Services Our expert insights reveal the key consumer and industry trends shaping global services, including best-in-class innovations in technology, customer experience and sustainability to thrive in dynamic times.

How Delivery is Blurring the Line Between Retail and Foodservice

Michael Schaefer Profile Picture
Michael Schaefer Bio

A version of this article originally appeared in the online issue of  Nation’s Restaurant News.

Recent reports have suggested that Amazon is trialling a service similar to Instacart in the UK, providing third party delivery fulfilment to at least two major supermarket chains and same-day delivery for its Amazon Prime customers. While Amazon has yet to confirm any details, the move makes sense, given the logistics giant’s capabilities and long history of operating third party ordering and logistics networks. For grocery retailers, the potential entry of Amazon into the third party delivery space is likely to accelerate a process already well underway, with a higher number of shopping trips starting on the phone and — from the end consumer perspective — bypassing physical stores altogether.

Delivery apps make it difficult for restaurants to find differentiation
This evolution parallels the same process already well underway in the restaurant space, with vast numbers of independent restaurants aggregated under a handful of third party delivery apps. While chains can drive traffic towards their own apps and exert control over how their orders are fulfilled, the task of differentiation is becoming significantly tougher for independents, with the process of discovery, ordering and fulfilment taking place entirely via third party apps. Over time, this could drive significant changes in the way restaurants are conceived and constructed, with specialised, delivery-only facilities serving affordable favourites such as chicken wings, noodles or pizza.

Grocery stores face the challenges of delivery aggregation
Grocery stores are also experiencing this process of aggregation. Grocery chains have numerous advantages that independent restaurants do not, such as a vast existing store footprint, significant buying power with suppliers, well-developed delivery networks and powerful brands. At the same time, much of that branding advantage has been built up over decades by regular in-store interactions with frequent customers.

E-commerce via third party delivery apps threatens that connection, with individual brands less able to stand out on a delivery app with dozens of grocery options. Third party delivery apps also continue to expand their own grocery capabilities, such as Instacart building its own network of automated warehouses or 15-minute delivery apps such as GoPuff or Getir expanding their infrastructure footprint.imagek15y.pngSource: Euromonitor International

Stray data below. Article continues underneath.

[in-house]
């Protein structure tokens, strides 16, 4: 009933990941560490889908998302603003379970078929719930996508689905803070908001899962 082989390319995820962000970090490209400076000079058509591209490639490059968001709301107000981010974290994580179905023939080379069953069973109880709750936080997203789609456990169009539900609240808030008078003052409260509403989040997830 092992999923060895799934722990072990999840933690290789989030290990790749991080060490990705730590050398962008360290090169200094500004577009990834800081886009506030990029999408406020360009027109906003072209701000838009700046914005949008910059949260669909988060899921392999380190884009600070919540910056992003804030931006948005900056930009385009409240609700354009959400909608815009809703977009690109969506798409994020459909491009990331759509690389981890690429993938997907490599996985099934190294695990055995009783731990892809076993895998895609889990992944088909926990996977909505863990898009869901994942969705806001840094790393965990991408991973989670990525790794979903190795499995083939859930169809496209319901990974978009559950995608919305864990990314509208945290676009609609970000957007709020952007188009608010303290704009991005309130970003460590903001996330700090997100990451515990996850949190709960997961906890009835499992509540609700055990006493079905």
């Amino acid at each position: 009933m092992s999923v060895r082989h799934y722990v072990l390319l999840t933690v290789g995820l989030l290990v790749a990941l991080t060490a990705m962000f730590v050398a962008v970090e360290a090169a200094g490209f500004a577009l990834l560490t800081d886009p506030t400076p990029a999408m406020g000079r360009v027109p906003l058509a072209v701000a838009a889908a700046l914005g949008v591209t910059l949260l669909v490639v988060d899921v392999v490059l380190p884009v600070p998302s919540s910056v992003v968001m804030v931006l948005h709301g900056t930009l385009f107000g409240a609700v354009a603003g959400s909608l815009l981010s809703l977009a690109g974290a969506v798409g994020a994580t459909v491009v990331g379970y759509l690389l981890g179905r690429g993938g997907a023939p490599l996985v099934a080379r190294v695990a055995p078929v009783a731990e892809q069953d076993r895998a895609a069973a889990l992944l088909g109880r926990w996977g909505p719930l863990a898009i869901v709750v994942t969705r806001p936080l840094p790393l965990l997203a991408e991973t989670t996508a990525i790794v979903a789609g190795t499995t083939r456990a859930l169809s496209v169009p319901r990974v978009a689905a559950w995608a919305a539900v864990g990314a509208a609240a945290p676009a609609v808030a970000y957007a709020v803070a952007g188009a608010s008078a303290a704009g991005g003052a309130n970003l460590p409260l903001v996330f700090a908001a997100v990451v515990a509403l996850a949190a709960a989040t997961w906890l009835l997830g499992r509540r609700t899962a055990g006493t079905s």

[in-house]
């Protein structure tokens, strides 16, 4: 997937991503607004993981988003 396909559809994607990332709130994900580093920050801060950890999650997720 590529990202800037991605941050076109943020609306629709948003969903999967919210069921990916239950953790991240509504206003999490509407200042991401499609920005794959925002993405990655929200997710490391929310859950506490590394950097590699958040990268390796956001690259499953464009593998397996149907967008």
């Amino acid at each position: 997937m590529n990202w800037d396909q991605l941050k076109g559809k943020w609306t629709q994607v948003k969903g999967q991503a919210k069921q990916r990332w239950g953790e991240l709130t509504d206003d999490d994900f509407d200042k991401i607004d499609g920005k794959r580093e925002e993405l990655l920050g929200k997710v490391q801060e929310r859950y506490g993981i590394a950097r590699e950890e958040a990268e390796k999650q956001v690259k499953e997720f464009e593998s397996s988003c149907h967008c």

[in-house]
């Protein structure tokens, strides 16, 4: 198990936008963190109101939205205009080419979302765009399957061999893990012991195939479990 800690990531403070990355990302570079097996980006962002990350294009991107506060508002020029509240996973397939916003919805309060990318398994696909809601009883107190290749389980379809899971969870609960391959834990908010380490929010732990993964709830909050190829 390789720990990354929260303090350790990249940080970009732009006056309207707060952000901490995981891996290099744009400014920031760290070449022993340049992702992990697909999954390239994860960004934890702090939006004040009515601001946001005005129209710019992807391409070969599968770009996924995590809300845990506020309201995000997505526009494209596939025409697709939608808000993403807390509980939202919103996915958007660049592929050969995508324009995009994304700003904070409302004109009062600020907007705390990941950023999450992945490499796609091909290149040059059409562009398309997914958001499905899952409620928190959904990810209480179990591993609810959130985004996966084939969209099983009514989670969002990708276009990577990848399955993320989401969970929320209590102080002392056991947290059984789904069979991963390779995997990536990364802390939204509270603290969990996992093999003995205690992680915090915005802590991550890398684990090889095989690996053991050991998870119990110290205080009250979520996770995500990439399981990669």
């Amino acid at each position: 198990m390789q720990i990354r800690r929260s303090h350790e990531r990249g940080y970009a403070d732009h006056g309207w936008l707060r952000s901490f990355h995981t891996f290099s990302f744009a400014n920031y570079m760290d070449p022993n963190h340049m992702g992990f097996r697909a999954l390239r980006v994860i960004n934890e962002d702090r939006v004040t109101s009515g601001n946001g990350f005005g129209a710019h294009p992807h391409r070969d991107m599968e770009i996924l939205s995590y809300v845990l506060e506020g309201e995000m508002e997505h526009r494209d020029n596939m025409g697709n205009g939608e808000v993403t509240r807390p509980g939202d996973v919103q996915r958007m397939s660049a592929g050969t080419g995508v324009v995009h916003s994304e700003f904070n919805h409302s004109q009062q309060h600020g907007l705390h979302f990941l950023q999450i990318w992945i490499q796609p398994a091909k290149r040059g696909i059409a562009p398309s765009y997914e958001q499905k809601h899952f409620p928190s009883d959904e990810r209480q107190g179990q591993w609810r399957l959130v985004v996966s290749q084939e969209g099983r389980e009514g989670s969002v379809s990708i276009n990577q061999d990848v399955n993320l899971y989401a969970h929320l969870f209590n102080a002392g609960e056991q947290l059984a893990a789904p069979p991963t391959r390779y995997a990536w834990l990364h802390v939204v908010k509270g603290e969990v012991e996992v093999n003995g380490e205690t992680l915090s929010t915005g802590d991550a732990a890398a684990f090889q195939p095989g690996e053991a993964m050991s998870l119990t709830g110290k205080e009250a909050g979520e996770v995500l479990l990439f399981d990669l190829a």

New era of omnipresent delivery
Above all, the new era of omnipresent delivery is blurring the line between retail and foodservice formats. As a higher share of purchases begins on an app and fulfilled via third party delivery or takeaway/click-and-collect options, the distinction between a grocery store, a convenience store, a restaurant, or even a vending machine becomes less meaningful, as do strict demarcations between packaged and prepared food. While this has the potential to erode many operators’ hard-won competitive advantages, it also means a real opportunity for those able to serve the right needs with the right offer.

Reinventing grocery brands as meal facilitators
In the future, an increasing number of grocery retail brands will reinvent themselves as “meal facilitators,” transitioning from primarily stocking a range of packaged food and drinks with limited prepared foods to a much wider array of meal options such as meal kits, curated recipes, prepared items and restaurant meals.

One example of this evolution is Kroger’s recent move to partner with ghost kitchen operator Kitchen United to offer delivery and takeaway options within Kroger stores. Grocery retailers will look to leverage their vast outlet footprints, central locations and potential supply chain advantages in a future increasingly defined by delivery and prepared meals.

Greater share of takeaway within retail stores as boundaries continue to blur
Speed and affordability remain key differentiators in this new era, and grocery retailers’ existing assets, which often include central kitchens supplying a wide array of prepared meals daily, could prove to be real advantages. The addition of expanded takeaway options within stores could help to preserve daily footfall, allowing the in-store experience to continue to drive branding whilst also leveraging smartphone ordering for rapid delivery.

Interested in more insights? Subscribe to our content

Shop Our Reports

Next-Generation Customer Loyalty

Customer loyalty is transforming due to changing consumer preferences, technological advances and the e-commerce boom. Reinvigorating loyalty programmes in this…

View Report

Sustainable Travel Index: Ramping Up Action for Positive Change

The latest Sustainable Travel Index reveals that progress has been made, with Latin American destinations moving up the ranking whilst Europe dominates the…

View Report

Full-Service Restaurants in Western Europe

This regional briefing examining Full-Service Restaurants (FSR) in Western Europe arrives at a timely moment. Full-Service Restaurants are emerging from the…

View Report
Passport Our premier global market research database with detailed data and analysis on industries, companies, economies and consumers. Track existing and future opportunities to support critical decision-making across all functions within your organisation Learn More